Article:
NEW YORK – You’re heading to work one morning when suddenly, you’re broad-sided by a speeding pick=up truck. Although there may not be any obvious injuries, some of the most severe – and life-changing injuries – are below the surface.
You may have suffered a mild traumatic brain injury (TBI), also known as a concussion.
Although athletics have recently put concussions in the headlines, these serious injuries can occur in car crashes, slip and falls, and a variety of other accidents.
A New York car accident attorney at Cellino & Barnes says despite the publicity of concussions in sports, the injury is most likely to happen in a car crash.
“Millions of people suffer head injuries in crashes each year,” Ross Cellino, a New York car accident attorney said. “Although cars are equipped with various safety features today, none of them can prevent a sudden impact which can lead to a concussion.”
According to federal statistics, motor vehicle accidents account for half of the 500,000 head injuries that require hospitalization each year. Those are the serious injuries. Doctors say many other TBIs go undiagnosed or undetected despite the potentially serious consequences.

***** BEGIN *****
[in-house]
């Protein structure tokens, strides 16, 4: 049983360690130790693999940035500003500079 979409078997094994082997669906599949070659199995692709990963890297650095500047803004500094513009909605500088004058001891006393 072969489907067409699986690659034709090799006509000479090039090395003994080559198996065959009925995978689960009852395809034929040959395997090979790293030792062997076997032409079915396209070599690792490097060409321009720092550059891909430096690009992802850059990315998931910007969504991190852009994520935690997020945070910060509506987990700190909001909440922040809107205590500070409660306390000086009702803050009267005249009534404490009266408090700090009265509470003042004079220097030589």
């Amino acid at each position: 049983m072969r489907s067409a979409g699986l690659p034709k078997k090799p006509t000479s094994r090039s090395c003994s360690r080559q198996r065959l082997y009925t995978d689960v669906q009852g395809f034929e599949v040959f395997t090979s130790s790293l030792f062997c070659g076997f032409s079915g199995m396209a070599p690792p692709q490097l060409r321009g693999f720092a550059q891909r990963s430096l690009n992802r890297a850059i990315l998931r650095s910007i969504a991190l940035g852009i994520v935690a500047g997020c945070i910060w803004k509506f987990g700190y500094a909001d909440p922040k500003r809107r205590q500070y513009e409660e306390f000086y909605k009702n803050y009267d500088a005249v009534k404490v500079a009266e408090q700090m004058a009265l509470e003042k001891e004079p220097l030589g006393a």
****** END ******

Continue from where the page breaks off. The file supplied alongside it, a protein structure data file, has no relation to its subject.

Concussions have been linked to chronic headaches, fatigue and memory loss. Concussions could also trigger serious diseases such as chronic traumatic encephalopathy, Lou Gehrig’s Disease, or dementia.
As we learn more about concussions, doctors are finding more evidence that permanent brain damage can be caused by concussions even when a person remains conscious.
“When you’re driving your car to work and you’re struck by another vehicle, your brain goes from 30 miles per hour to zero in a split second,” Cellino said.
New York car accident lawyers at Cellino & Barnes recommend immediate diagnosis and treatment after any accident – and since many head injuries carry the very real possibility of long-term brain damage, it may also be important to contact a lawyer.
“Concussions may seem like a minor headache at first but doctors are now learning the seriousness of these injuries – and they’re not just associated with sports,” Cellino said. “Although many people can recover from a concussion quickly and fully, appearances can be deceptive and these injuries cannot be ignored.”